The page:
Photo by cafemama
When my oldest son was three years old, he jumped into the deep end of a swimming pool behind an older cousin. He did not know how to swim.
There were several adults around (including me), and he was yanked out in minutes, if not seconds (by me). However, since that day, I have unrelenting pool and drowning fears, complete with heart palpitations and palm-sweating anxiety.
When my unable-to-swim toddler jumped into the pool that day, I don't know what it was exactly that gave me the post-traumatic stress from which I still suffer when we're around pools — a) the disbelief that my child had jumped fearlessly and without thought into the deep pool, b) the fact that I didn't see it happen, or c) how his life flashed before my eyes.
More than anything, I think it was the powerlessness behind all of the above. It was the first tangible moment in which I was struck with my complete powerlessness as a parent. It was the second I realized without a doubt that a) I cannot control the actions of my child, b) even when present, I cannot protect my child from every danger in the midst, and c) my child could die.
Since then, my son has had swimming lessons every summer, but we still hadn't gotten to any level of real comfort when it came to swimming pool safety. I still fret every time we're invited to a party or event poolside. Thankfully, this is the first year he is actually swimming and, I think, pool safe, meaning he could swim to the side if he fell in. It feels so good to see him swimming across the pool almost entirely without assistance. It gives me great relief.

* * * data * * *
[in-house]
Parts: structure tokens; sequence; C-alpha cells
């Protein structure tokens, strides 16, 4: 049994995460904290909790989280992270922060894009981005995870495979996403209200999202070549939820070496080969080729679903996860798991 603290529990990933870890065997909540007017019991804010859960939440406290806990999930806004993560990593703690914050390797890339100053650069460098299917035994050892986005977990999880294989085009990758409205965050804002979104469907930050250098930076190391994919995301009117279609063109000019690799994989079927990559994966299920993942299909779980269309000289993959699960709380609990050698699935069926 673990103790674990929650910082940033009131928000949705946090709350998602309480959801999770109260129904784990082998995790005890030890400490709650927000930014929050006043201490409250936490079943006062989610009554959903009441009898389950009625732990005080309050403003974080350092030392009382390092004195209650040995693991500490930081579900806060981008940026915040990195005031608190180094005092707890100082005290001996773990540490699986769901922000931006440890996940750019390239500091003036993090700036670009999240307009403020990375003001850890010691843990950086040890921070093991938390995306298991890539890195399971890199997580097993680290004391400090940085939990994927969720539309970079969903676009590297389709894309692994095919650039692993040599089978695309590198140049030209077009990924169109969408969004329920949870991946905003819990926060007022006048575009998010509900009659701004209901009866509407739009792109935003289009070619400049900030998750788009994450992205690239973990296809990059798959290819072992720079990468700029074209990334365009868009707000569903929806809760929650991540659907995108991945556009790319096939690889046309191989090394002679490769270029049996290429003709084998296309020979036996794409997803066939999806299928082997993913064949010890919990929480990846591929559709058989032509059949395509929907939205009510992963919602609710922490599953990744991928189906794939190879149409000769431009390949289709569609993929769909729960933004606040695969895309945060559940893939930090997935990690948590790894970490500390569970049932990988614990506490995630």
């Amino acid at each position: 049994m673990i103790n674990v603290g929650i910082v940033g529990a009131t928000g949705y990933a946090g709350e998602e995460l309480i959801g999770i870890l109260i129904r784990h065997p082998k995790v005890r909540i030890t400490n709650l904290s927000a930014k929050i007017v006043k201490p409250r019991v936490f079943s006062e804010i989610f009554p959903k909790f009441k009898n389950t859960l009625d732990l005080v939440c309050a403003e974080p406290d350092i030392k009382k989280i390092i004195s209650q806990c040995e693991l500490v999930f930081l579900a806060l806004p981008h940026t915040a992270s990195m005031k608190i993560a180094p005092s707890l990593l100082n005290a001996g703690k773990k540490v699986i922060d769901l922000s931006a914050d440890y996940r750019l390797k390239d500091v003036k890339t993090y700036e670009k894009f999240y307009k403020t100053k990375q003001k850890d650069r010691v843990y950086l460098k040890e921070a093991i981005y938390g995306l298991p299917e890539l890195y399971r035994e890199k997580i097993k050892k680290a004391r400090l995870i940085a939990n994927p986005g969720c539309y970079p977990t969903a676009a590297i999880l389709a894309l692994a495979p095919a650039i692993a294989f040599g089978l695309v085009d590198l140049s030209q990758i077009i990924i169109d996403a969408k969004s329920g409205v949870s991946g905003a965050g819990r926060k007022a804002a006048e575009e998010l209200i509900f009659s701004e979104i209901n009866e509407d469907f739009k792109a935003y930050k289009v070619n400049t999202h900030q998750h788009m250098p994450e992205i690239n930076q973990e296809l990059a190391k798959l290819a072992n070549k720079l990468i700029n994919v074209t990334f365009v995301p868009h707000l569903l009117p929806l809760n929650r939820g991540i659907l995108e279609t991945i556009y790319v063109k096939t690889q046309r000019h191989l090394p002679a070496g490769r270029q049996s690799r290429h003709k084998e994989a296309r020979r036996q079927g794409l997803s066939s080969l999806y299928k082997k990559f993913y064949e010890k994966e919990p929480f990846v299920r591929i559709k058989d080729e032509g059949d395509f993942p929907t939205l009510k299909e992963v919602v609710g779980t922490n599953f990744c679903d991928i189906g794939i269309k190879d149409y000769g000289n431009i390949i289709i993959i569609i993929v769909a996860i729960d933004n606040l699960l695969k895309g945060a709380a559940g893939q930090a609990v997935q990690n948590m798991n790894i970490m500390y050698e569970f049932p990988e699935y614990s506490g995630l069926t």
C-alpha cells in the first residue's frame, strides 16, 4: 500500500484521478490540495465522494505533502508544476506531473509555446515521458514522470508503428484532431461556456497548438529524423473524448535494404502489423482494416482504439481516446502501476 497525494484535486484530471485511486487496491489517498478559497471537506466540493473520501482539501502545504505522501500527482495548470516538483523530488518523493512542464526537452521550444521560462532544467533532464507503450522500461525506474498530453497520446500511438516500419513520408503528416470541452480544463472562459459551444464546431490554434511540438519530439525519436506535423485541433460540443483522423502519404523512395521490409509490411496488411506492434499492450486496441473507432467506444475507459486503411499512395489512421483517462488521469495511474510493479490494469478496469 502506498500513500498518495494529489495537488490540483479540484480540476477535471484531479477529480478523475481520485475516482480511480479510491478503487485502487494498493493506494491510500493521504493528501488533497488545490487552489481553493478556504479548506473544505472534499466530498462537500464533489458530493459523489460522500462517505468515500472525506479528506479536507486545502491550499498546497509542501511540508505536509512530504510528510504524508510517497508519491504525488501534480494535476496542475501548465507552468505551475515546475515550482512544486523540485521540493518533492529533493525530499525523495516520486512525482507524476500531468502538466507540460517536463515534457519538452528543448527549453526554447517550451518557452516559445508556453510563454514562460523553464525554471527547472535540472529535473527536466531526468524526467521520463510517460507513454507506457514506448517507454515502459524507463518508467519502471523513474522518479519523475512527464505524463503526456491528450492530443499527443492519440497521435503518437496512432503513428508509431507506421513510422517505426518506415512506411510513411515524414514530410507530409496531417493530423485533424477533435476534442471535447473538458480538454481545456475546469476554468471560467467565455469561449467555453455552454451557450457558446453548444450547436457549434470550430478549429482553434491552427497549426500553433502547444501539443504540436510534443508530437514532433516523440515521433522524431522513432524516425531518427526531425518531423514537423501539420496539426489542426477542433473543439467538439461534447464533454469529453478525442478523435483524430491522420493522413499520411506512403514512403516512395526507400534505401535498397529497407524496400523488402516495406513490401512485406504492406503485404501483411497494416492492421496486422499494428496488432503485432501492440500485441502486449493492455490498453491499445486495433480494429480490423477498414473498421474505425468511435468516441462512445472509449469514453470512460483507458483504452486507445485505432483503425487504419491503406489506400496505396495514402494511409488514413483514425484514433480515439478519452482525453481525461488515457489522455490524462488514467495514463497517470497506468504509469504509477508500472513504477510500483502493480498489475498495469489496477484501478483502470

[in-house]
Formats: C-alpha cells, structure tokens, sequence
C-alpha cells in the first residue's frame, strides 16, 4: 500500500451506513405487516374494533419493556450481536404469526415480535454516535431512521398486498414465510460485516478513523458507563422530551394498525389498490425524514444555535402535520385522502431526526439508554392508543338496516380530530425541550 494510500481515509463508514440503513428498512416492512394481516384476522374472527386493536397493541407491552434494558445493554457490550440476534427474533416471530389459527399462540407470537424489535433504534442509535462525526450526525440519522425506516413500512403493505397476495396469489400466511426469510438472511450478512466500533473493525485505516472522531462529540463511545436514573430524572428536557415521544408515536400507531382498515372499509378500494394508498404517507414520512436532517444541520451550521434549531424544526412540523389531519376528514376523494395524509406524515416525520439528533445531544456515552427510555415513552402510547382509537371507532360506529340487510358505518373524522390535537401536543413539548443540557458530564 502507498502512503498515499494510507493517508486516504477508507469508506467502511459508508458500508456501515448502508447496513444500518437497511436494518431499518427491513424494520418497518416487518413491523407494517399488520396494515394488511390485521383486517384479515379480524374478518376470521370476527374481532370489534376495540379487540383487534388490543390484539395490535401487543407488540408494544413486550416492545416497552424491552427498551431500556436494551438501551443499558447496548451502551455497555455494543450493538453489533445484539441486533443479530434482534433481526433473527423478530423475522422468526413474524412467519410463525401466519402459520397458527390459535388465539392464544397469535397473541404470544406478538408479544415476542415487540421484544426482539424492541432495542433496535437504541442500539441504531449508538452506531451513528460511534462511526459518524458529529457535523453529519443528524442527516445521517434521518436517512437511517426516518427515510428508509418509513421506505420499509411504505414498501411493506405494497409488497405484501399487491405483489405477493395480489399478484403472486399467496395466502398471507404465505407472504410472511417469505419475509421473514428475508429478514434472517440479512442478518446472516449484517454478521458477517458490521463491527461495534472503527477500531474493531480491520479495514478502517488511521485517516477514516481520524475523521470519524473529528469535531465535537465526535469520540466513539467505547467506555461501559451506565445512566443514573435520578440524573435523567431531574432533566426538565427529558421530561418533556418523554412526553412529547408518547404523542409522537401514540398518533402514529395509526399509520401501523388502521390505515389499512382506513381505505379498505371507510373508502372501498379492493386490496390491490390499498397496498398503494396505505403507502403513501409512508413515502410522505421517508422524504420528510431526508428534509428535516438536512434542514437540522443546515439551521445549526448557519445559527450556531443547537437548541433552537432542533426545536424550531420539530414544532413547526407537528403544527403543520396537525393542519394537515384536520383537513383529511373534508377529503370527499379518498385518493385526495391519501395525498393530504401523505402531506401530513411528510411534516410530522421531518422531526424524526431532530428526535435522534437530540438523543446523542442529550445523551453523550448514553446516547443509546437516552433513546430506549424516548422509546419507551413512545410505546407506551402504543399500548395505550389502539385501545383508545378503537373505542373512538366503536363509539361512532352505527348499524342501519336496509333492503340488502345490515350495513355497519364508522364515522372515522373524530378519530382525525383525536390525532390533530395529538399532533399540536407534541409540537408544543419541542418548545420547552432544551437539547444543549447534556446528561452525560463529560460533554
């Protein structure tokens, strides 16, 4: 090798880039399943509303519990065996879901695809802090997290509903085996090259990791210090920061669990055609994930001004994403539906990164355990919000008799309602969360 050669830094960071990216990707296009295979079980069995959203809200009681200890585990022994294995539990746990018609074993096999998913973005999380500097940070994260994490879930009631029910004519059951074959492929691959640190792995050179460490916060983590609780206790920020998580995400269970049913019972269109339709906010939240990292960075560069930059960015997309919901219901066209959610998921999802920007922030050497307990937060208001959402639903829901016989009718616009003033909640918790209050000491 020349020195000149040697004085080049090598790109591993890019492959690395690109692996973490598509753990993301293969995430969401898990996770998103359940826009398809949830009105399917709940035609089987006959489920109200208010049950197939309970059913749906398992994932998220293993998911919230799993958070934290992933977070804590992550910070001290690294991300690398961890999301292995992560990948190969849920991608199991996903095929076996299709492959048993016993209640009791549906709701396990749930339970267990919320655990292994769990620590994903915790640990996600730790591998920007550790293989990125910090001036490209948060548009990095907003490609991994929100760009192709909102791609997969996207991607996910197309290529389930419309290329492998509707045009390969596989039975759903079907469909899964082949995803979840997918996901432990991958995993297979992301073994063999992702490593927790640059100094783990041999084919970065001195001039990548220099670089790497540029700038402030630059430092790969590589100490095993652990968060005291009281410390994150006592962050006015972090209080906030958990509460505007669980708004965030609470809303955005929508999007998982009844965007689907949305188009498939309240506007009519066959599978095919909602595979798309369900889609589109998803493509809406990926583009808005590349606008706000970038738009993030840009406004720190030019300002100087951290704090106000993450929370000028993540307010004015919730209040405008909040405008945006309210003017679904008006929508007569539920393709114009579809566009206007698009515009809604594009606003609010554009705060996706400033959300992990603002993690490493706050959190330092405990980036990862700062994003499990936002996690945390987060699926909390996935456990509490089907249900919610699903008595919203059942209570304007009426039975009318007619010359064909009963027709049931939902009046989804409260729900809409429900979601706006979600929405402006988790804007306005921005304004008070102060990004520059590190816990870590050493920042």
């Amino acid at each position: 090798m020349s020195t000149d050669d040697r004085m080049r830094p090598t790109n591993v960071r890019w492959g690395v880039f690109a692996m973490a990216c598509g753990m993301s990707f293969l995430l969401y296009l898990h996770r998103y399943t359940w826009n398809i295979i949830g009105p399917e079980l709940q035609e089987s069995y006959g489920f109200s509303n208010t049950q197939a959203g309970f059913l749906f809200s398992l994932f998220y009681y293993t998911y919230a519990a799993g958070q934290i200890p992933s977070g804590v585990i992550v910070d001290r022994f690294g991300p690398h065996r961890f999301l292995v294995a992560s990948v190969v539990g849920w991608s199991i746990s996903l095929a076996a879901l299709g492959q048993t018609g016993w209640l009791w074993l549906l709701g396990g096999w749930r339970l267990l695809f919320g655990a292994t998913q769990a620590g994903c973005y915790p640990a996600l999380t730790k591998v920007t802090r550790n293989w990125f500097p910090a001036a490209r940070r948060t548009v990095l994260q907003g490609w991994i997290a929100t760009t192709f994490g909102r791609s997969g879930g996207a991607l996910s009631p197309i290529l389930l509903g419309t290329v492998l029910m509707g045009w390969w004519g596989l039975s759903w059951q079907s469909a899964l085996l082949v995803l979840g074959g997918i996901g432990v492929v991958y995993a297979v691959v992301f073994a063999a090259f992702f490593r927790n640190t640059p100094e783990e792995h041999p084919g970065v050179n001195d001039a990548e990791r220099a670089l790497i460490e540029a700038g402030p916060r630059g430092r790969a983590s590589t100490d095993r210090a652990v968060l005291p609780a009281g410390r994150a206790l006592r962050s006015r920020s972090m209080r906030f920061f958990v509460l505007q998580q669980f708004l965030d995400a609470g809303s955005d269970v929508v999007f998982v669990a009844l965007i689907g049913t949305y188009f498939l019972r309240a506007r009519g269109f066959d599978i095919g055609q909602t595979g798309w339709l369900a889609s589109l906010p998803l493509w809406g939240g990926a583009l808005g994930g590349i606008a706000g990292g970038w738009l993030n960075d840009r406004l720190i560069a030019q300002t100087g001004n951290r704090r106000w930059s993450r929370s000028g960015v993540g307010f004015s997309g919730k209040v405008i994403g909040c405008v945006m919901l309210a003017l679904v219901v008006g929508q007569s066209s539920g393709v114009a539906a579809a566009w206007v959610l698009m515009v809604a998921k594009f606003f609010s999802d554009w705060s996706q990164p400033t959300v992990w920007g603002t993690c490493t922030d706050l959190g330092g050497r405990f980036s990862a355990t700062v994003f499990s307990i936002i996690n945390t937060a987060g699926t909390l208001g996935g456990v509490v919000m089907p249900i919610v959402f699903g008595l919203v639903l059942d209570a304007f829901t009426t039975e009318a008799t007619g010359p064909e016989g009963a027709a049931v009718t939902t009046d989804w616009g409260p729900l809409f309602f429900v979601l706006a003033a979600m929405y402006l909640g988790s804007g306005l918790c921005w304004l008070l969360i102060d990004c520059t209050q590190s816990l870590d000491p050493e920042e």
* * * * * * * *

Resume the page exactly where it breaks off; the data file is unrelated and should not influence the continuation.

Unfortunately, the anxiety hasn't gone anywhere. When he or his little brother are in the pool, even with several adults, I still can't seem to shake the unreasonable fear. What I'm afraid of, though, is it's not really a fear of drowning. It's a fear my child's mortality, covered up by a fear of drowning.
I know there's nothing a mother can do about that fear, but I'm working on taming it down and loosening up a little around pools. I mean, obviously, fear is a real and necessary feeling. It's what keeps us safe. However, this kind is intrusive and possibly even unhealthy for my son to be around. How's he supposed to get comfortable in the pool with me cringing alongside it? So, yeah, I'm working on it. Some days are better than others.
Do you have any unreasonable parenting fears? Things you're incredibly fearful about even if they're not even truly that dangerous to your toddler?